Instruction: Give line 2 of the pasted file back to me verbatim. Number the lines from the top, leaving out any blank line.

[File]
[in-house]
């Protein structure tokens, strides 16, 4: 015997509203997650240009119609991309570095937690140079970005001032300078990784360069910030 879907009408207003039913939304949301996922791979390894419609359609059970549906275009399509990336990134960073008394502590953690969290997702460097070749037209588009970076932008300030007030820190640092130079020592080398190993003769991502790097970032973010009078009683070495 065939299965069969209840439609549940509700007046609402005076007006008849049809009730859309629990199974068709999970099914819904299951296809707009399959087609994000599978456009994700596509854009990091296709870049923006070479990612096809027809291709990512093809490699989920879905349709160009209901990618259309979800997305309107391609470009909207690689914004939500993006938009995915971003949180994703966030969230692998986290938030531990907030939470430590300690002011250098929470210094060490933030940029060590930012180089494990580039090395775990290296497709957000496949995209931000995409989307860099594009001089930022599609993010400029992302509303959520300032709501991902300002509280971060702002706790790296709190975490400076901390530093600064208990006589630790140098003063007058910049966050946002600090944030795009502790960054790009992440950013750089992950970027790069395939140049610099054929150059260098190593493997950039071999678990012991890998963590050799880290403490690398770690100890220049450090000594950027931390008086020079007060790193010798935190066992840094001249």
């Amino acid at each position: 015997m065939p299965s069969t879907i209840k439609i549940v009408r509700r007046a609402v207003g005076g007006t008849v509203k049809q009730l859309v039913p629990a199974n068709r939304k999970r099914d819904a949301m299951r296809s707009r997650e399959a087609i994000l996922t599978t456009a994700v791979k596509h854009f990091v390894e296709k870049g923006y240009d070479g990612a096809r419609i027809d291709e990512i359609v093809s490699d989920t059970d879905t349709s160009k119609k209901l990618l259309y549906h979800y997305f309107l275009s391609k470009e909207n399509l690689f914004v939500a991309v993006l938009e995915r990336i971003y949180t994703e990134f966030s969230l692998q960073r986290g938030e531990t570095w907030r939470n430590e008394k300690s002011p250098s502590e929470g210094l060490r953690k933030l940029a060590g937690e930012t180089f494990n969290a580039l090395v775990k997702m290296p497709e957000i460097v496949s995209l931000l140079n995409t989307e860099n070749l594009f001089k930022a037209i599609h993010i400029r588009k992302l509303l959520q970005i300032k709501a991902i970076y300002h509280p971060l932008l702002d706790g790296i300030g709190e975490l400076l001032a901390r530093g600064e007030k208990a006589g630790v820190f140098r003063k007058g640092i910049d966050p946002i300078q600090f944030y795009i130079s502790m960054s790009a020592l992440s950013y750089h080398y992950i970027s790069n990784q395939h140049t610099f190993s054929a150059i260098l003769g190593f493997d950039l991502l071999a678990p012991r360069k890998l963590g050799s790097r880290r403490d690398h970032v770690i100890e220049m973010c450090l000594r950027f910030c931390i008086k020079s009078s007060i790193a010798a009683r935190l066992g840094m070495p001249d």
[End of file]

């Protein structure tokens, strides 16, 4: 015997509203997650240009119609991309570095937690140079970005001032300078990784360069910030 879907009408207003039913939304949301996922791979390894419609359609059970549906275009399509990336990134960073008394502590953690969290997702460097070749037209588009970076932008300030007030820190640092130079020592080398190993003769991502790097970032973010009078009683070495 065939299965069969209840439609549940509700007046609402005076007006008849049809009730859309629990199974068709999970099914819904299951296809707009399959087609994000599978456009994700596509854009990091296709870049923006070479990612096809027809291709990512093809490699989920879905349709160009209901990618259309979800997305309107391609470009909207690689914004939500993006938009995915971003949180994703966030969230692998986290938030531990907030939470430590300690002011250098929470210094060490933030940029060590930012180089494990580039090395775990290296497709957000496949995209931000995409989307860099594009001089930022599609993010400029992302509303959520300032709501991902300002509280971060702002706790790296709190975490400076901390530093600064208990006589630790140098003063007058910049966050946002600090944030795009502790960054790009992440950013750089992950970027790069395939140049610099054929150059260098190593493997950039071999678990012991890998963590050799880290403490690398770690100890220049450090000594950027931390008086020079007060790193010798935190066992840094001249």